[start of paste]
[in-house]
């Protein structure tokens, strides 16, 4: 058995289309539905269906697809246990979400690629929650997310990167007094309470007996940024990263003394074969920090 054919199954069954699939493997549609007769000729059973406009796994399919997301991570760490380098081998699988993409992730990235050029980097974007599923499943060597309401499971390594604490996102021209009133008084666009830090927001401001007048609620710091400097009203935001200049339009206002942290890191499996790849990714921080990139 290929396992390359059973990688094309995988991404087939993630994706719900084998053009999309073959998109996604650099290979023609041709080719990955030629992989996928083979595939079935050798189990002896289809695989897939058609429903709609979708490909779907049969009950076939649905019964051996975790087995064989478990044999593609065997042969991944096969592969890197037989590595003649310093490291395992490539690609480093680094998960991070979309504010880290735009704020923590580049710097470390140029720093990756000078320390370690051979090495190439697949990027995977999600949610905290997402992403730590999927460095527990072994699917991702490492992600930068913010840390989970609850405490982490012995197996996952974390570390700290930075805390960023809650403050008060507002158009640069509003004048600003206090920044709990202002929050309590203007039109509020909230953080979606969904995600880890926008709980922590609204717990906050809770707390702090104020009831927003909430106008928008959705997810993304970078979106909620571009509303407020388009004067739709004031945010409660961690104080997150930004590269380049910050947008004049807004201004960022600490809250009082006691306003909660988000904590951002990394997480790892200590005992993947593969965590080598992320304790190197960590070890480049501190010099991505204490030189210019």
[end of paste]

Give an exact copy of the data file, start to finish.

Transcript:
[in-house]
């Protein structure tokens, strides 16, 4: 058995289309539905269906697809246990979400690629929650997310990167007094309470007996940024990263003394074969920090 054919199954069954699939493997549609007769000729059973406009796994399919997301991570760490380098081998699988993409992730990235050029980097974007599923499943060597309401499971390594604490996102021209009133008084666009830090927001401001007048609620710091400097009203935001200049339009206002942290890191499996790849990714921080990139 290929396992390359059973990688094309995988991404087939993630994706719900084998053009999309073959998109996604650099290979023609041709080719990955030629992989996928083979595939079935050798189990002896289809695989897939058609429903709609979708490909779907049969009950076939649905019964051996975790087995064989478990044999593609065997042969991944096969592969890197037989590595003649310093490291395992490539690609480093680094998960991070979309504010880290735009704020923590580049710097470390140029720093990756000078320390370690051979090495190439697949990027995977999600949610905290997402992403730590999927460095527990072994699917991702490492992600930068913010840390989970609850405490982490012995197996996952974390570390700290930075805390960023809650403050008060507002158009640069509003004048600003206090920044709990202002929050309590203007039109509020909230953080979606969904995600880890926008709980922590609204717990906050809770707390702090104020009831927003909430106008928008959705997810993304970078979106909620571009509303407020388009004067739709004031945010409660961690104080997150930004590269380049910050947008004049807004201004960022600490809250009082006691306003909660988000904590951002990394997480790892200590005992993947593969965590080598992320304790190197960590070890480049501190010099991505204490030189210019």